Government has approved GH¢43,984,017.70 to the Ministry of Food and Agriculture to combat the Highly Pathogenic Avian Influenza (HPAI) and strengthen institutional capacity against any future occurrences.
The amount will cover the procurement of 33 cross country 4×4 vehicles, 275 motorbikes, compensation payments to farmers, active disease surveillance of domestic and wild birds’ population, stamping out, de-contamination and disposal materials, among others.
Approved has also been given for the urgent recruitment of 1100 veterinary officers for effective prevention, detection and control of animal diseases in the country.
Dr Owusu Afriyie Akoto, the Minister of Food and Agriculture, who announced this on Monday at a media briefing in Accra, said 50 per cent of the officers would be recruited immediately, while the rest would be taken over a two-year period -2023 and 2024.
The Minister said a nine-member Ministerial Committee with membership from allied institutions would be established to oversee the effective implementation of an action developed for containing the HPAI.
The Committee will be supported by three-member committees at the regional and district levels for coordination, monitoring and evaluation purposes.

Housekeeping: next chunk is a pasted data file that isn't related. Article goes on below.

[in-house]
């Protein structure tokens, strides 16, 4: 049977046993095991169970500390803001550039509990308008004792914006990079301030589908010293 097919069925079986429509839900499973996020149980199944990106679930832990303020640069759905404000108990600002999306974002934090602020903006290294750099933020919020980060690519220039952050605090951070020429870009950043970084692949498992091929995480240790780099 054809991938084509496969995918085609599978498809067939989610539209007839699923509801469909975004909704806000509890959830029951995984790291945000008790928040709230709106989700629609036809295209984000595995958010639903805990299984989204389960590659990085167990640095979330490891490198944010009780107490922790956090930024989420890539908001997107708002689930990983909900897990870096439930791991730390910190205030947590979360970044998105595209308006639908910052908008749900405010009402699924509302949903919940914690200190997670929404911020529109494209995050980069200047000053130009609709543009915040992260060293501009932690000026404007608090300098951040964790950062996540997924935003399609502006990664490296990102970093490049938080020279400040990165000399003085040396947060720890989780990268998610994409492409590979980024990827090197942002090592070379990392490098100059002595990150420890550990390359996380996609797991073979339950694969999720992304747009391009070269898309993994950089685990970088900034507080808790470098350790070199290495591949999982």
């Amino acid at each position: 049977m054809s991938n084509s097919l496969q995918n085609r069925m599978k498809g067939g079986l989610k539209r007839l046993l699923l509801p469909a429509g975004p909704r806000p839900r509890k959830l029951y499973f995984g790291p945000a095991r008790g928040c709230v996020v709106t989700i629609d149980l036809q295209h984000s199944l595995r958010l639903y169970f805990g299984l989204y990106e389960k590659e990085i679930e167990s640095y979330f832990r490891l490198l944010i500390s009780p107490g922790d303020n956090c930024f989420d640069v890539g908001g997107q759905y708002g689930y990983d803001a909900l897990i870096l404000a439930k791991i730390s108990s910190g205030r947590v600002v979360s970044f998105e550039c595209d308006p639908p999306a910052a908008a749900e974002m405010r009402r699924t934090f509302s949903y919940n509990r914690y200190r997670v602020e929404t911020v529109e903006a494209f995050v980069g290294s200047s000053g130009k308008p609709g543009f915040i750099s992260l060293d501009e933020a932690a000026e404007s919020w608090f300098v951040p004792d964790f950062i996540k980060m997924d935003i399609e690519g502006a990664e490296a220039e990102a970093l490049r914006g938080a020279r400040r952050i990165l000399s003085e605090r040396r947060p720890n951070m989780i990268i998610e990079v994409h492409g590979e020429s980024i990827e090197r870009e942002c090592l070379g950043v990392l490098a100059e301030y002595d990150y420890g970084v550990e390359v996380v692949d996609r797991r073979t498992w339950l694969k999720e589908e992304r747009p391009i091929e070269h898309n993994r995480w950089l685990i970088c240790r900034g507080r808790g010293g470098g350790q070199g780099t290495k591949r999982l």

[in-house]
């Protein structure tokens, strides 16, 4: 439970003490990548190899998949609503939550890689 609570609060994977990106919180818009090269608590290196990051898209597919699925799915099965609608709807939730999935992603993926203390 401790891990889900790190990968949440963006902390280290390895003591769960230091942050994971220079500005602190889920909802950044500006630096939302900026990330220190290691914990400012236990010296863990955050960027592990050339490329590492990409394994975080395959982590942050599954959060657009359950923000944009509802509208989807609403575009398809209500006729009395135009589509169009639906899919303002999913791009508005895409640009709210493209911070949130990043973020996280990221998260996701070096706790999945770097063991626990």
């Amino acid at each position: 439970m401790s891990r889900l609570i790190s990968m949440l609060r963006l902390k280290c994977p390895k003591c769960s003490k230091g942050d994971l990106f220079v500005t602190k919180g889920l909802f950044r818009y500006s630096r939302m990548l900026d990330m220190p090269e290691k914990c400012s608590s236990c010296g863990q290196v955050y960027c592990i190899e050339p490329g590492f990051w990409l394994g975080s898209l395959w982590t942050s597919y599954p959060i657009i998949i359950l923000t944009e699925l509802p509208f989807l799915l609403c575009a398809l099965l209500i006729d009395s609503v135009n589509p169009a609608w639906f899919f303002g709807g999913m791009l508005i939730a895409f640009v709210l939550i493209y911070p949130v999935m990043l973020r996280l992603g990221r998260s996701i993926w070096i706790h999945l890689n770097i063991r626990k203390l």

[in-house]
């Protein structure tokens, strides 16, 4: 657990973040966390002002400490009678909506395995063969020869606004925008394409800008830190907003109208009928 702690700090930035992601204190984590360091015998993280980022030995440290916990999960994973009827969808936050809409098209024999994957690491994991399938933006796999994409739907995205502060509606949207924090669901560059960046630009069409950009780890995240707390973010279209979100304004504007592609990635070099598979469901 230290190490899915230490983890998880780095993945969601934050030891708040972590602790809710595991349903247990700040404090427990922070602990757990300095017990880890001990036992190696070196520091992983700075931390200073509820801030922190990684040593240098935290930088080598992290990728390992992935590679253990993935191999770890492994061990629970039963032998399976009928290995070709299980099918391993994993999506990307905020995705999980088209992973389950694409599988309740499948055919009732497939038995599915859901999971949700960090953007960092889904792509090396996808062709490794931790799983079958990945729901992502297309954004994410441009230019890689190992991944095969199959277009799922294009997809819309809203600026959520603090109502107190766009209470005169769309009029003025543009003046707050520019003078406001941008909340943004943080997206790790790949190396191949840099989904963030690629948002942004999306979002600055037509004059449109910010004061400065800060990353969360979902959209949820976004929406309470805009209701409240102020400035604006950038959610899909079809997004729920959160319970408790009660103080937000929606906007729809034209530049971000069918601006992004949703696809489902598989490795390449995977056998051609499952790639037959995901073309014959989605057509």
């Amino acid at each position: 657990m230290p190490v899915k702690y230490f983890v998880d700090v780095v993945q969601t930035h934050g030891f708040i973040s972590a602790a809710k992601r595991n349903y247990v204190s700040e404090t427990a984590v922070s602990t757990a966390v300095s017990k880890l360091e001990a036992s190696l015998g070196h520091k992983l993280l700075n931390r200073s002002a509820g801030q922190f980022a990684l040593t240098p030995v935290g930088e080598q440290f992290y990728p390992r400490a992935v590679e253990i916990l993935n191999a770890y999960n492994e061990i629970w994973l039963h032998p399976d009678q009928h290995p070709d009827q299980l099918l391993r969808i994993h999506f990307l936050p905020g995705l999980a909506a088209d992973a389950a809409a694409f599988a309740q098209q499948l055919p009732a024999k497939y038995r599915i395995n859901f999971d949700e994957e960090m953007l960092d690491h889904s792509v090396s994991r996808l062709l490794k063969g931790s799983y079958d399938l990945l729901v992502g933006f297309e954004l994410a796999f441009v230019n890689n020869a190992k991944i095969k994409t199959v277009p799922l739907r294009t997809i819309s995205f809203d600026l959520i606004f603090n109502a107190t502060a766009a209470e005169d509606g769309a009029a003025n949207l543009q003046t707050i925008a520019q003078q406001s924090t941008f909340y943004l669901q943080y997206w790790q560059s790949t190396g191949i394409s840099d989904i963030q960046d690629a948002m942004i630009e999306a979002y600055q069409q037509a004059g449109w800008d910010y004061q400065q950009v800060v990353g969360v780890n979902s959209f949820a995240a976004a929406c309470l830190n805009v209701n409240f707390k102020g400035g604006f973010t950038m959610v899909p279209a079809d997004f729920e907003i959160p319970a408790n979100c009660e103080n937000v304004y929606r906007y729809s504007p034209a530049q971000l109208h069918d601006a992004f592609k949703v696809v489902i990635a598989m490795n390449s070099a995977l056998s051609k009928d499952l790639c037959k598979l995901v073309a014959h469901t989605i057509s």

Dr Akoto said the interventions were necessary because the disease had reached emergency proportions and needed to be contained with all the urgency and seriousness it deserved to save lives and cost.
He said the economic cost to Government in terms of loss of livelihoods of farmers, production, productivity and investments, particularly the Government’s Rearing for Food and Initiative, would bring the poultry industry down to its knees and compromise the self-sufficiency agenda of the nation in food production.
Ghana has experienced HPAI outbreaks in 2007, 2015, 2018 and 2021, leading to a high mortality of birds running into thousands, loss of livelihoods and investments.
Records from the Ministry indicate that in the 2015 outbreak, a total of 148,000 birds were destroyed nationwide; the highest till date.
The 2021 outbreak was recorded in July, out of which seven out of the 16 regions were affected with a total of 261, 137 birds destroyed through culling and natural deaths.
HPAI is a virulent zoonotic disease easily transferable from birds to humans. It occurs through direct contact with infected birds, contaminated feed, fomites and interaction between farm hands.